What do Baked Feta Pasta and Chlorophyll have in Common?


Your intriguing post on L-theanine inspired me to ask about natural supplements for mental health. I was told that a drop of liquid chlorophyll in your water can do wonders for your mental health and clarity, skin, digestive system and more. I thought chlorophyll was for plants! Can you shed any light on this? Can adding chlorophyll to our water really lead to such amazing health benefits?


These fads are flooding our social media feeds. Everyone wants to know what other people are doing. We are all looking for new ideas. Paradoxically, we have become somehow more connected with faraway people in this pandemic, and people all over the world are experimenting and doing the same thing. It is fascinating how trends appear and take on a life of their own. From a small kitchen in Limerick to an apartment in Sydney people are making TikTok pasta and drinking chlorophyll water.  It has made the world a small village.

I made a call to a local health food store in Brisbane to ask if they have chlorophyll and the sales person said “it’s flying off the shelves! We can’t keep it in stock, I don’t know why.” Instagram is why.

Drinking chlorophyll has gone viral on Instagram and TikTok as a cure-all for everything from cancer to body odor.

Remember chlorophyll from science class? It absorbs sunlight and converts it to energy through photosynthesis. It is packed with minerals, vitamins (A, C and K) and antioxidants. It makes plants healthy.  Could it do the same for humans?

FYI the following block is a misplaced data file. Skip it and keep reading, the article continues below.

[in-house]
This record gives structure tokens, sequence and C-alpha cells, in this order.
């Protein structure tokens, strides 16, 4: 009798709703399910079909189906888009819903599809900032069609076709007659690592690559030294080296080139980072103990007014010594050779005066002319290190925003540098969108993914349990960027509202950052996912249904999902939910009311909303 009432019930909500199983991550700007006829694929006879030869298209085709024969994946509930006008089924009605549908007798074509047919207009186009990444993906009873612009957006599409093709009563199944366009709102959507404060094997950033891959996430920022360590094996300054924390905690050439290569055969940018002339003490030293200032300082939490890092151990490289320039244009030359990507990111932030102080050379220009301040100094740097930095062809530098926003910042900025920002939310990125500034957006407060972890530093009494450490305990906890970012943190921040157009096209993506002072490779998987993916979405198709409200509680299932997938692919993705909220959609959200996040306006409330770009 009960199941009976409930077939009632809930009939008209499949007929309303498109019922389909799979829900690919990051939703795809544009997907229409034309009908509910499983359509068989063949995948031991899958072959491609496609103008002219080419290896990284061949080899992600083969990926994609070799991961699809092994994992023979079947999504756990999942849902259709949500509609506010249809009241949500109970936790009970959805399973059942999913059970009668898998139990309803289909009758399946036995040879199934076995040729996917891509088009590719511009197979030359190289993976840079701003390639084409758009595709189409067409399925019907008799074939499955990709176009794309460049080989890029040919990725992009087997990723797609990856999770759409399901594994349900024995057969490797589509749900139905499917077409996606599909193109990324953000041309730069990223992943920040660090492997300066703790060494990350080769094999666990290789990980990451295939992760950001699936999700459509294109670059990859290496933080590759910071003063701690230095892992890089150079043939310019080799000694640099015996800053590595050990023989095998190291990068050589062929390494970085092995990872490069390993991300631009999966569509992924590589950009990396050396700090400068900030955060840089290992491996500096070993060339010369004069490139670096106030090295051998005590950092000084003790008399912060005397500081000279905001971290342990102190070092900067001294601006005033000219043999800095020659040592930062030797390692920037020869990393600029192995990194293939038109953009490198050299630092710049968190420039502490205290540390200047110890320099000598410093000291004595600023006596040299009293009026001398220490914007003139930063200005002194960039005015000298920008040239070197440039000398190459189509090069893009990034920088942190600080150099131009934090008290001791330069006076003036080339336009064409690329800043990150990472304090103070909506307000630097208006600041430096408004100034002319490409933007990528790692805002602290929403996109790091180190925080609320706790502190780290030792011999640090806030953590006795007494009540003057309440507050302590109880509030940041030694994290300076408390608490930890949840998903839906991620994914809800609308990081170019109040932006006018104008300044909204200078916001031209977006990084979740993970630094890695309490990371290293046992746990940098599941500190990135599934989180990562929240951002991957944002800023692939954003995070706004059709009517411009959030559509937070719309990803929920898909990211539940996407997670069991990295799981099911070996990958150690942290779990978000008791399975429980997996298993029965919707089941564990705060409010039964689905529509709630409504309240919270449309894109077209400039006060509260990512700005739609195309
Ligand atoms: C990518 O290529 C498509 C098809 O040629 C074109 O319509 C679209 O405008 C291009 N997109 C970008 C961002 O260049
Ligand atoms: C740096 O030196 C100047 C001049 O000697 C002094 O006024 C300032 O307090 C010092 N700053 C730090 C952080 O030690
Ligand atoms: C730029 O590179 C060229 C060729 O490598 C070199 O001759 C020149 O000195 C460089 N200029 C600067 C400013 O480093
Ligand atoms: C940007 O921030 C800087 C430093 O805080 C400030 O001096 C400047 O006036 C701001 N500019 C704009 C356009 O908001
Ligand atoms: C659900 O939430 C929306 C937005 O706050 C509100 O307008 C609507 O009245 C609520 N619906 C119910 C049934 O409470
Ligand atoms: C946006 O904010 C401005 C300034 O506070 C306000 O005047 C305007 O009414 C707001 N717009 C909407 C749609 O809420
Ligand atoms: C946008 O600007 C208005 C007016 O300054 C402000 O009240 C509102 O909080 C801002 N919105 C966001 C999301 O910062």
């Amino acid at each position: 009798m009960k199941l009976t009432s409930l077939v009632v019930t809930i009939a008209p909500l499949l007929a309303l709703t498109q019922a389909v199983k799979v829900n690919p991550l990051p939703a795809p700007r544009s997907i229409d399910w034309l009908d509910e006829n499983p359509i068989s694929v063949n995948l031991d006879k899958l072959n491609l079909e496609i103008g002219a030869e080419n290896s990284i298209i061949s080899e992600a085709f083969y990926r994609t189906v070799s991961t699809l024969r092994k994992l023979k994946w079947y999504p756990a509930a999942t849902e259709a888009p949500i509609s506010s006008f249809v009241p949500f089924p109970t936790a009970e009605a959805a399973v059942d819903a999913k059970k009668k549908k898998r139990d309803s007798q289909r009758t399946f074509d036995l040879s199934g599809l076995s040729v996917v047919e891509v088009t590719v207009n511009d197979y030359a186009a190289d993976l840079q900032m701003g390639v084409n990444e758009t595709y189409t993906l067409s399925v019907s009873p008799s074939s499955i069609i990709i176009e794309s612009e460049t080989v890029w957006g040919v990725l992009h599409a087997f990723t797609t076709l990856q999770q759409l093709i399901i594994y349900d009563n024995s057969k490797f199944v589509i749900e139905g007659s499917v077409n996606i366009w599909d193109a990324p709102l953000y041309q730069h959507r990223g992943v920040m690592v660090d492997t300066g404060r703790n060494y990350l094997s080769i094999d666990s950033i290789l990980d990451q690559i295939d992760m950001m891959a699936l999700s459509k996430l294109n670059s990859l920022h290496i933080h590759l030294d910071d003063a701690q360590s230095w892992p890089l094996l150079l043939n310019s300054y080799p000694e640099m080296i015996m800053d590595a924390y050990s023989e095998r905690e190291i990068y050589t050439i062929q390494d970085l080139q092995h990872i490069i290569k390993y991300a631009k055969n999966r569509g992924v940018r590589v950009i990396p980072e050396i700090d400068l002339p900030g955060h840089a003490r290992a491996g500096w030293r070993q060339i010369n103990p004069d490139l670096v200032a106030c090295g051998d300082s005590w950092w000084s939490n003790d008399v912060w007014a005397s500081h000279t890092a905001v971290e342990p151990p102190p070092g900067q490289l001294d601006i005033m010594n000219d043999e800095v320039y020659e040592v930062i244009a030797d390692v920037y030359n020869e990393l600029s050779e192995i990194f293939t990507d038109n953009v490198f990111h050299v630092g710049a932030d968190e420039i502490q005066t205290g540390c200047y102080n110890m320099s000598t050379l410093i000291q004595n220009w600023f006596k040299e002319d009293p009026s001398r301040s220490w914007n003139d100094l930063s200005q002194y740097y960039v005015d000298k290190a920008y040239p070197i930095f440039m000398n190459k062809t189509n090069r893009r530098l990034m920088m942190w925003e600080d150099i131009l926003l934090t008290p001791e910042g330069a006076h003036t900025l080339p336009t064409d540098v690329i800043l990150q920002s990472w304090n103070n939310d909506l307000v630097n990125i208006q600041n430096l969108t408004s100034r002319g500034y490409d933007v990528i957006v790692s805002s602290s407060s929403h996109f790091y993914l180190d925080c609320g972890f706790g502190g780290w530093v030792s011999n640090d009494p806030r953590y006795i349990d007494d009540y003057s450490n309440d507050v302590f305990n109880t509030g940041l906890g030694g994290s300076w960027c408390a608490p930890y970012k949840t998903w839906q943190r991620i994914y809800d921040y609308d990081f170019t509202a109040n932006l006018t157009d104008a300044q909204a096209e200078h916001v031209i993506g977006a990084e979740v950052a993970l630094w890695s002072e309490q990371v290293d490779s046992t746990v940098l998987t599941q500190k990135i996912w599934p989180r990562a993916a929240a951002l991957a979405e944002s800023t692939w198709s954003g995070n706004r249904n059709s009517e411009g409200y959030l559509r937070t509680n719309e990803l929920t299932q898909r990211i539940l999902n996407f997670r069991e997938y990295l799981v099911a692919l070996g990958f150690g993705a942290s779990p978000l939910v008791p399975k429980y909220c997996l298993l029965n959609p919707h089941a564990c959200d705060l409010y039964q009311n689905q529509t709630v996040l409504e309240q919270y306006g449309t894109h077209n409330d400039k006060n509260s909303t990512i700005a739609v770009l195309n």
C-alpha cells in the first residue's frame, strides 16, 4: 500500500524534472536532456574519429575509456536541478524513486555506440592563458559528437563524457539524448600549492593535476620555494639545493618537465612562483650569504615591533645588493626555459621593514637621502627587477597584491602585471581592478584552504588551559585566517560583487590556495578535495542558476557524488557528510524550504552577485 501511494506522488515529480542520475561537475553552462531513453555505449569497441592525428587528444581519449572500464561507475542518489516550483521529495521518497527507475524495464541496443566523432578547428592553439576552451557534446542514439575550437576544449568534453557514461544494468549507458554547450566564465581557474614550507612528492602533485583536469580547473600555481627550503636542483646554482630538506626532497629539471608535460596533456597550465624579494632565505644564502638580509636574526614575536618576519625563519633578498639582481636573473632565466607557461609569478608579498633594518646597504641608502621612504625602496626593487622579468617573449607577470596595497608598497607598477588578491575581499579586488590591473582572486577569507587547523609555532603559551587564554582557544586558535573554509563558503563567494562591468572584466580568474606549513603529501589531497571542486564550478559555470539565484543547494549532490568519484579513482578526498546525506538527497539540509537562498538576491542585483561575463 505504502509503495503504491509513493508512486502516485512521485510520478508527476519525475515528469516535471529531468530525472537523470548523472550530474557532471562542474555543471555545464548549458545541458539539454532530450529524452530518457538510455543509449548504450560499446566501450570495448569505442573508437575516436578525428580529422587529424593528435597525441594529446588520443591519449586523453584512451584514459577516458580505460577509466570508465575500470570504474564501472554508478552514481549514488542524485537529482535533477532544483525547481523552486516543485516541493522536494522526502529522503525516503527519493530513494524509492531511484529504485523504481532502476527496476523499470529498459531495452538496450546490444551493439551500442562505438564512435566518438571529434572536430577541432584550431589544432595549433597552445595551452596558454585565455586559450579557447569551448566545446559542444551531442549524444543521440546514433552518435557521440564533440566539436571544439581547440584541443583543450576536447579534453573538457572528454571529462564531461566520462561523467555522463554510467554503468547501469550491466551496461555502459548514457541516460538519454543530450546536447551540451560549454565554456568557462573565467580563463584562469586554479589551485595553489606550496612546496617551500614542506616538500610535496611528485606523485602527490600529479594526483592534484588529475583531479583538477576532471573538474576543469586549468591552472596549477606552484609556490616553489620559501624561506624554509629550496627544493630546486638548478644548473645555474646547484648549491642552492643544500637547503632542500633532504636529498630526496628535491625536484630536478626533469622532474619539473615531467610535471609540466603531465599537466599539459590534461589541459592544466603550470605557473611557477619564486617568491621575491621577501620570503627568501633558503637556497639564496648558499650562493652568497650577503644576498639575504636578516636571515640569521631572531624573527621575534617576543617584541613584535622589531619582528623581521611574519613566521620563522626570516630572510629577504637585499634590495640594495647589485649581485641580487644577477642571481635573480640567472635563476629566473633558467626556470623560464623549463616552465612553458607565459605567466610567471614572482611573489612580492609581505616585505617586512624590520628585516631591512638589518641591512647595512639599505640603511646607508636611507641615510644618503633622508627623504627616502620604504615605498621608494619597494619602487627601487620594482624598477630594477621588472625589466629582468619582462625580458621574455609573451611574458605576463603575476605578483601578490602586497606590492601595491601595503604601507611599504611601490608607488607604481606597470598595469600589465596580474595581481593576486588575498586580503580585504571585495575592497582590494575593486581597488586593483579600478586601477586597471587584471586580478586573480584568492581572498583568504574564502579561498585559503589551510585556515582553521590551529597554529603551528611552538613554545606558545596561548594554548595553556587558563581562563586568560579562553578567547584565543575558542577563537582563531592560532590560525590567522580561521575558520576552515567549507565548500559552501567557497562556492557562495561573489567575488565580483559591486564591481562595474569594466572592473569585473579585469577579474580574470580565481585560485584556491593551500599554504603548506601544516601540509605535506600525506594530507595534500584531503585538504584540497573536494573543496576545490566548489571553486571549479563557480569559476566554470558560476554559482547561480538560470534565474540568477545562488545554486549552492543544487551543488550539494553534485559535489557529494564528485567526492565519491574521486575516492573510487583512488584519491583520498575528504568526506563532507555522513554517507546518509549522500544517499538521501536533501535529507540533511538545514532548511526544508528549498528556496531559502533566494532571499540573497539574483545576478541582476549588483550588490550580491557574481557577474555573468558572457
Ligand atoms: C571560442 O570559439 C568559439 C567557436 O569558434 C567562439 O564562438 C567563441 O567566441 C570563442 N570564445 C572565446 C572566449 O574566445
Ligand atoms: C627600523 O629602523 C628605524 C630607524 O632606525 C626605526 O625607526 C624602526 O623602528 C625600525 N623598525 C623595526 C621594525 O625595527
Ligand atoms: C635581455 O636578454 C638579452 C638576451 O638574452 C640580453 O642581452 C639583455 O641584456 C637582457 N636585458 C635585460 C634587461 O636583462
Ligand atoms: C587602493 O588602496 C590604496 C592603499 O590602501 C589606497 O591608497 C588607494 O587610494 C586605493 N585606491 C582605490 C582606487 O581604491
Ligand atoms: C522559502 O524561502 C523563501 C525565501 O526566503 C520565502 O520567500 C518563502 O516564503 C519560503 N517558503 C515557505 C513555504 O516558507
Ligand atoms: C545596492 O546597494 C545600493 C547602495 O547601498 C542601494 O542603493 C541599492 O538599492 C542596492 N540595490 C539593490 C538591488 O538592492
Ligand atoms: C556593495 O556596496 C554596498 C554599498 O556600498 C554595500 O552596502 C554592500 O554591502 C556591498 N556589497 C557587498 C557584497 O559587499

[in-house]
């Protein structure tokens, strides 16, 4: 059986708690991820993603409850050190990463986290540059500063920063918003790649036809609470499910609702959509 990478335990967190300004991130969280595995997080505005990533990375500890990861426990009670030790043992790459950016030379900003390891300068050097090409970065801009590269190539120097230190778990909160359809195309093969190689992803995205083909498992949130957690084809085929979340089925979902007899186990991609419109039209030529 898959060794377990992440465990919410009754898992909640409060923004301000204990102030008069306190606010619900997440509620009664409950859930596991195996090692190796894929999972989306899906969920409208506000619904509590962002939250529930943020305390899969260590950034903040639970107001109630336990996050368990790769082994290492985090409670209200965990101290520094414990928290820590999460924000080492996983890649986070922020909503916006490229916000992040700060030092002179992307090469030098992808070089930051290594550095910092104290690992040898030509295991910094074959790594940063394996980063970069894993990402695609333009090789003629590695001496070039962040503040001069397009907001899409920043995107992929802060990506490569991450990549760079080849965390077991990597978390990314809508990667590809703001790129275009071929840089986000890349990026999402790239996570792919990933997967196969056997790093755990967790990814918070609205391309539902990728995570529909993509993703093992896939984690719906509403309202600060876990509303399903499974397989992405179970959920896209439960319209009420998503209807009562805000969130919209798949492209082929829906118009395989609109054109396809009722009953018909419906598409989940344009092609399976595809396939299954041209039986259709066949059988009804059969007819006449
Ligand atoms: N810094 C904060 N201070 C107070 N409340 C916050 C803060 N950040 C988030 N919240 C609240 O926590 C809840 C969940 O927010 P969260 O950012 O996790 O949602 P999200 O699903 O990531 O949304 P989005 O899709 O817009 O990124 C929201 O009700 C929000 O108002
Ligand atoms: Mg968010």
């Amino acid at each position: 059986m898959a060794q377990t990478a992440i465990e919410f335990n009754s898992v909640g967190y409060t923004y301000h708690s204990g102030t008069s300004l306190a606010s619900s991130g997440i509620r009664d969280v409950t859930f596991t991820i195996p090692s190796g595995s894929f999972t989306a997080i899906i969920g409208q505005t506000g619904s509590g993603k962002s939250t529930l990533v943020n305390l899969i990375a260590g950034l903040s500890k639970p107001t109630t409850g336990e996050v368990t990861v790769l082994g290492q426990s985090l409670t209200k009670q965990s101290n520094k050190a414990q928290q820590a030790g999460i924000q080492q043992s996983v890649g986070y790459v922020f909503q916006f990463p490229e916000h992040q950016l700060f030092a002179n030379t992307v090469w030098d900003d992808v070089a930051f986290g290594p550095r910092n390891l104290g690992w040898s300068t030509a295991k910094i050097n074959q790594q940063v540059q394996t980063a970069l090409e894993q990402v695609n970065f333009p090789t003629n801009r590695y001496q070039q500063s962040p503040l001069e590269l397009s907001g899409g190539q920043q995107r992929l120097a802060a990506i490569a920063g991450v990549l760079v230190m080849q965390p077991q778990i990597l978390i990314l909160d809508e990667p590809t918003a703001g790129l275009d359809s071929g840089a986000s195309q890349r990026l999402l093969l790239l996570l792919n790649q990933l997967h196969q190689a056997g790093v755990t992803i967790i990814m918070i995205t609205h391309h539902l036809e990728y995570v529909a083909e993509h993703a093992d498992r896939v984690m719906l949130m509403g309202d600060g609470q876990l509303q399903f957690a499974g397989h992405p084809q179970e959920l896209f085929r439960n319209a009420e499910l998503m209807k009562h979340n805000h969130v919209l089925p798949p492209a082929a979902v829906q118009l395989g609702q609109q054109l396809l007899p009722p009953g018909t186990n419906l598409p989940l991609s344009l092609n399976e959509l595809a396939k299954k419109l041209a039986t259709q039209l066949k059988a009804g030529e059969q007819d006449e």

Chlorophyll as a remedy didn’t start with Instagram but it is making a huge comeback. It has been used since the 1940s mostly to neutralize odors. It was added to toothpaste, mouthwash and cigarettes. Clorets gum had chlorophyll in it and was popular for making breath “kissing sweet.” 💋

Overall the scientific evidence of the far-reaching claims is just not there. The Linus Pauling Institute has researched chlorophyll in rodents, rainbow trout and humans. They have found “safety-wise, or toxicity-wise…no problems with chlorophyllin (the form used in supplements) because it has been used for over 50 years in humans…with no evidence of harm”. There are few placebo-controlled trials. Studies have shown that chlorophyll contains antioxidants that help repair cell damage. There is clear evidence for a link between healthy diet and chronic disease. Regarding mental health, because depression is now understood to be an inflammatory state, I often prescribe green leafy vegetables to my patients.

Here’s my take:

  1. I have heard anecdotal evidence that chlorophyll water works to clear mild to moderate acne
  2. I have heard anecdotal evidence that it increases energy levels
  3. It is healthier than drinking soda
  4. The average person does not eat enough leafy greens
  5. There are no major health risks associated with consuming chlorophyll
  6. It is a form of hydration, a benefit in and of itself
  7. There are tons of chlorophyll-rich foods like wheatgrass, spinach, arugula, asparagus, peas and even matcha that can boost your chlorophyll intake. Put a bunch of spinach in a blender and save some cash, without the additives
  8. I always recommend a plant-rich diet before supplements

Obviously we should not look to TikTok for medical advice. Always keep a skeptical eye on anything you put into your body. Chlorophyll supplements are not regulated. In this case, a bit of chlorophyll water in the scheme of things is not a bad suggestion. Don’t let it replace green leafy veggies in your diet!